Fixit culture is on the rise… but repair legislation faces resistance

Americans are increasingly interested in fixing things rather than throwing them away, but repair legislation faces resistance from manufacturers.

Shift in mindset: Fixit culture is rising in the US, with consumers showing more interest in prolonging the life of their belongings.
* Online how-to videos get hundreds of thousands of views, and community repair workshops have taken off since around 2009.

Policy work needed: “Right to Repair” legislation aims to have manufacturers provide consumers and independent repair companies with access to necessary parts, tools, and service information.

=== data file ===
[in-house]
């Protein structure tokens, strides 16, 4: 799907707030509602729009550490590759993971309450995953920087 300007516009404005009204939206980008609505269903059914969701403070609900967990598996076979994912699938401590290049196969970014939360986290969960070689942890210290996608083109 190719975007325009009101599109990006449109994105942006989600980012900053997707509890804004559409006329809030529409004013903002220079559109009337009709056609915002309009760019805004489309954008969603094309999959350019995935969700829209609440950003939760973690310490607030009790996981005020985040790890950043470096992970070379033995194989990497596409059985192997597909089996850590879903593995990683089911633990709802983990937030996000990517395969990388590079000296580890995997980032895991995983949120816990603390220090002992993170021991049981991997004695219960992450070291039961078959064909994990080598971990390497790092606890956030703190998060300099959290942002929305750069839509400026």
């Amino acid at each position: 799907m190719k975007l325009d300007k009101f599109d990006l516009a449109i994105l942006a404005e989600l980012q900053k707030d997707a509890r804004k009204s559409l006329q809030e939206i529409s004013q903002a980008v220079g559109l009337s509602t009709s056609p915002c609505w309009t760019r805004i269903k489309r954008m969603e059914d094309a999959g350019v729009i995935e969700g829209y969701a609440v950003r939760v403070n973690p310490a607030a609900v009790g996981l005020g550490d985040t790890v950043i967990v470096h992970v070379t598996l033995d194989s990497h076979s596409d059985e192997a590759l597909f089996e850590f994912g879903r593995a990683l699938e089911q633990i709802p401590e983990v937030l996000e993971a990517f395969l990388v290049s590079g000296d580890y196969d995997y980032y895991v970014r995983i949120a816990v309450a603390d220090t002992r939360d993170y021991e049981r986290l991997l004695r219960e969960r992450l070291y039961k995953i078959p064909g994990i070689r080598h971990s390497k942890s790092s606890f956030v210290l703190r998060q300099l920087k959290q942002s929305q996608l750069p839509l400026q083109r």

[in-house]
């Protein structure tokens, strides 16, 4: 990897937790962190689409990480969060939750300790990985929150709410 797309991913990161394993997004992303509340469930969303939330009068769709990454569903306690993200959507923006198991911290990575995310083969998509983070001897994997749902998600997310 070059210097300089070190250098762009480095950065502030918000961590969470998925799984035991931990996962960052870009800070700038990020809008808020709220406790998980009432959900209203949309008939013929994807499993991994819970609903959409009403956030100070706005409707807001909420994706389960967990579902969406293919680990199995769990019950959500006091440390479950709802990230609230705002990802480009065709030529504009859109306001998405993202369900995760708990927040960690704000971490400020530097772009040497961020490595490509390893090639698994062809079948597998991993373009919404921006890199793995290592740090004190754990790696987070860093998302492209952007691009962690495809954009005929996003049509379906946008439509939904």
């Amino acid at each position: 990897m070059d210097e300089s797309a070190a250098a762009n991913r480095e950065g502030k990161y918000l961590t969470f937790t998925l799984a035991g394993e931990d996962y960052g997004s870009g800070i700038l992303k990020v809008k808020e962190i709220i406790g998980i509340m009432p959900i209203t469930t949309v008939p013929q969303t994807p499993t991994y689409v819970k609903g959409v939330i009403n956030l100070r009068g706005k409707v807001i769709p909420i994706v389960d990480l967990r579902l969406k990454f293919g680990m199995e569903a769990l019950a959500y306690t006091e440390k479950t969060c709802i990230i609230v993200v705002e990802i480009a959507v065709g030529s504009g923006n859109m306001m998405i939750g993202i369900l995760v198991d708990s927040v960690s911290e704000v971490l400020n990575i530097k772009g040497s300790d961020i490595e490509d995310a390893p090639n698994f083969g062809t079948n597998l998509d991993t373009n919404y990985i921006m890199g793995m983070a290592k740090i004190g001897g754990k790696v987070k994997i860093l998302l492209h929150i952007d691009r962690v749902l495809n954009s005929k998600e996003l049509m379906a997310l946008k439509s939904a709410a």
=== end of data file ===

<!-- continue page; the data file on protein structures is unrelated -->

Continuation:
* Dozens of Right to Repair bills are in progress, and some states like New York have already passed related legislation.

Resistance from manufacturers: Tech sector trade association TechNet is concerned the bills would provide “unvetted third parties” with ~~”sensitive diagnostic information tools and parts.”~~
* Apple and Samsung have expanded their self-repair programs and independent service provider networks in response to consumer demand.

Fix My Phone SF owner Michael Ghadieh says the availability of replacement parts has improved but manufacturers’ trade-in deals may have negatively affected his repair business.

View original article on NPR

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